Where appropriate, PSOs can be used to preserve the status quo until longer-term decisions are taken. Of all the Section 8 Orders, PSOs are most likely to be made to address truly urgent situations, where a child’s welfare is at risk. This is sometimes done by a Judge hearing from only one parent, without the other parent even knowing the case is in Court.
A Specific Issue Order is a type of Section 8 Order. Specific Issue Orders are made where a dispute arises about a question of Parental Responsibility. This disagreement facing a Court dealing with a Specific Issue Order (SIO) is usually narrow and well-defined.
Examples of matters that might be the basis of a SIO include:
A Specific Issue Order will grant permission for the particular course of action in a dispute to be taken. The Court might also make directions requiring parents, even if they are opposed to the Specific Issue Order, to take steps to facilitate the course of action that the Court decides is best (so, for example, signing school applications). A Judge is entitled to step in and take those facilitative steps if a parent refuses.
A Special Guardianship Order is a form of Order designed to protect children who cannot live with their birth parents, but for whom adoption is not appropriate. So, in terms of where they fall on the spectrum of Orders, they bring with them greater rights and protections than a Residence Order but fewer than an adoption. Special Guardianship Orders are most often found in cases where extended family members or foster parents are caring for a child. A Special Guardianship Order may not be made in favour of a child’s parents. Certain important people in a child’s life are automatically entitled to seek a Special Guardianship Order. Those not automatically entitled may still ask for a Special Guardianship Order, but must obtain the Court’s permission to do so.
Special Guardianship Order (SGOs) are different to adoption, because a SGO keeps intact the legal relationship between a child and his or her parents. The parents retain Parental Responsibility if they previously had it. The holder of a SGO has a form of enhanced Parental Responsibility. It runs in parallel with the parents’ Parental Responsibility. However, if a dispute develops about a particular decision, the holder of a SGO has the final say. So, if there is a disagreement between a child’s parents and the holder of a SGO about the child’s schooling, the SGO would be able to make the decision. He or she would not need to apply to the Court for a Specific Issue Order.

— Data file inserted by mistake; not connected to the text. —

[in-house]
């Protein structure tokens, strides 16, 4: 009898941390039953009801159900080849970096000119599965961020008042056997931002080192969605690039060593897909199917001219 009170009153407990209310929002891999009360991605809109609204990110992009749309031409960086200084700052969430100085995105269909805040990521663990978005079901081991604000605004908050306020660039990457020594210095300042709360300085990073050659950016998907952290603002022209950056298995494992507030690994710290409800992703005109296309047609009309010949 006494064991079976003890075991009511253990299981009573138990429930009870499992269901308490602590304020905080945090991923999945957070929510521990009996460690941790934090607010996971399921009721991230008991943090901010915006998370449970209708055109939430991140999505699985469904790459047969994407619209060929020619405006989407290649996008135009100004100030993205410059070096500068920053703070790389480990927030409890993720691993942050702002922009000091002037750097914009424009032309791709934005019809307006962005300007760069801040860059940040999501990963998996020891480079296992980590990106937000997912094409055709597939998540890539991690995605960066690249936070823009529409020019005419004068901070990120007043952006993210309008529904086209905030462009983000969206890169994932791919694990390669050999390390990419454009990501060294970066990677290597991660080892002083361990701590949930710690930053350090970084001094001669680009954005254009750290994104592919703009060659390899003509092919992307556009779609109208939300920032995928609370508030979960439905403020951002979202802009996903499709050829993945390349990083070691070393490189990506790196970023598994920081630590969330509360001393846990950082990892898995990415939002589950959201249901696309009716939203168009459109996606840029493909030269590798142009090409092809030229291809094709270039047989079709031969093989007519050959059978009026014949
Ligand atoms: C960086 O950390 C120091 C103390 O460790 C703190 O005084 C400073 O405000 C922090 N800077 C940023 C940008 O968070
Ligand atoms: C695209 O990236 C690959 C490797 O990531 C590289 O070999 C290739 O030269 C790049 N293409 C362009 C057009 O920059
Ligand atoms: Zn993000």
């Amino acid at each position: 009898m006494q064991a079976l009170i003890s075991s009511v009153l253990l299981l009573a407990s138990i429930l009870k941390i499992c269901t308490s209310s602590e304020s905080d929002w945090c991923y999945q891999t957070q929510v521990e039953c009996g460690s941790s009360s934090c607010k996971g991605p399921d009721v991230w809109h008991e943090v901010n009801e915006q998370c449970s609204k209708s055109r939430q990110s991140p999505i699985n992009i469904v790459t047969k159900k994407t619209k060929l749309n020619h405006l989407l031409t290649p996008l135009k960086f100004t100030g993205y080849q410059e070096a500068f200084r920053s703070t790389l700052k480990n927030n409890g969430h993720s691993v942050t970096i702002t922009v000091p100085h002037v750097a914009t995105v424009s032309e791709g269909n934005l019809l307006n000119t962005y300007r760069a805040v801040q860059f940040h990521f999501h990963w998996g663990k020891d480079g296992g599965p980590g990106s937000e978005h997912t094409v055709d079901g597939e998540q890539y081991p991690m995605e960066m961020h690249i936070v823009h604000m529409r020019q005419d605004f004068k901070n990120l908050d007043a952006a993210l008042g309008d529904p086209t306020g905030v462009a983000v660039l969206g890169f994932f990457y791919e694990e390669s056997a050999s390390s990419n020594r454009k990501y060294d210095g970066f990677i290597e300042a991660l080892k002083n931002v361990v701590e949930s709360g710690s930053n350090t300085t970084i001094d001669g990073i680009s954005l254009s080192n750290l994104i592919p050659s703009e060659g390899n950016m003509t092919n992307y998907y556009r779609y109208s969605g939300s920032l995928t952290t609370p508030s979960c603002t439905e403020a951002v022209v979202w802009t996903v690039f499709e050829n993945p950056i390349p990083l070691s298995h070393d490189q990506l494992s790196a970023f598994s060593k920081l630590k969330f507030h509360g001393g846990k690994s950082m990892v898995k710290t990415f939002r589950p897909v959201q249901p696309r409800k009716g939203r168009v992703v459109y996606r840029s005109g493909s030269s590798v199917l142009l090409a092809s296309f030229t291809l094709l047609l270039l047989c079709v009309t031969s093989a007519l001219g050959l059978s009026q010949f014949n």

Special Guardianship Orders have a number of other important legal consequences. These include:
Special Guardianship Orders can also enable holders to access practical and financial support from Local Authorities. This support can help towards the costs of the Special Guardian making the application and / or meeting the child’s needs once he / she has settled into the Special Guardian’s care.
The procedure for obtaining a Special Guardianship Order differs from Section 8 Orders. A Court will not make a Special Guardianship Order until the Local Authority where the child lives has prepared a detailed report.
When making a Special Guardianship Order, the Court is also required to bear in mind whether any other type of Order is appropriate, given the particular child’s needs and circumstances; for example, a Contact Order. Special Guardianship Orders can work very well in the right circumstances. They are not a solution suitable for everybody. Anyone considering applying for a Special Guardianship Order should seek expert legal advice about whether it is a suitable solution for their situation.